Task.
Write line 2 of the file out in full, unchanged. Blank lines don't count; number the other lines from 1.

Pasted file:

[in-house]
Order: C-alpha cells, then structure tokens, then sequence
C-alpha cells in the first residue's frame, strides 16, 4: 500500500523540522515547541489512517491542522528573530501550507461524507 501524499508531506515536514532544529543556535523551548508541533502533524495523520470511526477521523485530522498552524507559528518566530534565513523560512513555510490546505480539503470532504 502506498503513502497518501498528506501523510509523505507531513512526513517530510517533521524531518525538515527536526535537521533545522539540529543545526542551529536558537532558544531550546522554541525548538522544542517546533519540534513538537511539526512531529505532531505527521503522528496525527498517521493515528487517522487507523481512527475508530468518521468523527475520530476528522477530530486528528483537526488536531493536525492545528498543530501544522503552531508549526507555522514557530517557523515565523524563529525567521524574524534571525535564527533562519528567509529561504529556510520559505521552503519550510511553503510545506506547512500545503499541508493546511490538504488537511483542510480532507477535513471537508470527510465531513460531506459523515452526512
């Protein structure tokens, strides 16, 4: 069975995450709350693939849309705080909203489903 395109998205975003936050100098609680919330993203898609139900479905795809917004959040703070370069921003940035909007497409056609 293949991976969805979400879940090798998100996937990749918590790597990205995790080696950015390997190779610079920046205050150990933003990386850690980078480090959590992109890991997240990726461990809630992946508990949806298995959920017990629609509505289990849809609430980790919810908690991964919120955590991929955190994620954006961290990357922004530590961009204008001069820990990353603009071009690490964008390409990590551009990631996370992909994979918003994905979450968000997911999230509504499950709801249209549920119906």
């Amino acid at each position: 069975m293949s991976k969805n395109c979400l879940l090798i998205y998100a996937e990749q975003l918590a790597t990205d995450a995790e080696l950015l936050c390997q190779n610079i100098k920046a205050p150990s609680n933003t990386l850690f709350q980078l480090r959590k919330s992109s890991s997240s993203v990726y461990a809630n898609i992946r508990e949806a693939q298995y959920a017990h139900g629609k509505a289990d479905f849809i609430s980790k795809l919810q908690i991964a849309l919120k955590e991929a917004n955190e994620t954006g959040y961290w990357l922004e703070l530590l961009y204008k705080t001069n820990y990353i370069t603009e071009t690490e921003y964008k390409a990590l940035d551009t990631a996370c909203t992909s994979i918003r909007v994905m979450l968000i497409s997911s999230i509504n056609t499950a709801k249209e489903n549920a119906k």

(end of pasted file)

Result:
Order: C-alpha cells, then structure tokens, then sequence